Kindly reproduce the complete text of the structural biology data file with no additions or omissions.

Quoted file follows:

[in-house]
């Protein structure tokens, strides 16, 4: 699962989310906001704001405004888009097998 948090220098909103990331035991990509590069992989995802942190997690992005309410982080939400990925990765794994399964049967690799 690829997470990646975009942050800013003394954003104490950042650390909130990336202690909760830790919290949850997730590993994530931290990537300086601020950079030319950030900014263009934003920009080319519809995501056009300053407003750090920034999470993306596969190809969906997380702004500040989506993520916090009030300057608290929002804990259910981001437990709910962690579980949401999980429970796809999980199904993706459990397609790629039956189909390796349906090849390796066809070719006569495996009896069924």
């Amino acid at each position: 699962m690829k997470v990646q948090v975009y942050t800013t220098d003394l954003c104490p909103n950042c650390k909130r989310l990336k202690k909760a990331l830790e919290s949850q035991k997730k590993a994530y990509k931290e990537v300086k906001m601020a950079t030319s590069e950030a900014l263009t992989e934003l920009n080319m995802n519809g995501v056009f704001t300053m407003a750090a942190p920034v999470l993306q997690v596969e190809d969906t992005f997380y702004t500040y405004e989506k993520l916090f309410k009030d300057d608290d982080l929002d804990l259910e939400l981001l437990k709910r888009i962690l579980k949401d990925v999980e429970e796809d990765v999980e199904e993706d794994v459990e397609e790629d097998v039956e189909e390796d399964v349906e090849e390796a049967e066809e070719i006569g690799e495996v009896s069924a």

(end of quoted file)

[in-house]
């Protein structure tokens, strides 16, 4: 699962989310906001704001405004888009097998 948090220098909103990331035991990509590069992989995802942190997690992005309410982080939400990925990765794994399964049967690799 690829997470990646975009942050800013003394954003104490950042650390909130990336202690909760830790919290949850997730590993994530931290990537300086601020950079030319950030900014263009934003920009080319519809995501056009300053407003750090920034999470993306596969190809969906997380702004500040989506993520916090009030300057608290929002804990259910981001437990709910962690579980949401999980429970796809999980199904993706459990397609790629039956189909390796349906090849390796066809070719006569495996009896069924």
């Amino acid at each position: 699962m690829k997470v990646q948090v975009y942050t800013t220098d003394l954003c104490p909103n950042c650390k909130r989310l990336k202690k909760a990331l830790e919290s949850q035991k997730k590993a994530y990509k931290e990537v300086k906001m601020a950079t030319s590069e950030a900014l263009t992989e934003l920009n080319m995802n519809g995501v056009f704001t300053m407003a750090a942190p920034v999470l993306q997690v596969e190809d969906t992005f997380y702004t500040y405004e989506k993520l916090f309410k009030d300057d608290d982080l929002d804990l259910e939400l981001l437990k709910r888009i962690l579980k949401d990925v999980e429970e796809d990765v999980e199904e993706d794994v459990e397609e790629d097998v039956e189909e390796d399964v349906e090849e390796a049967e066809e070719i006569g690799e495996v009896s069924a």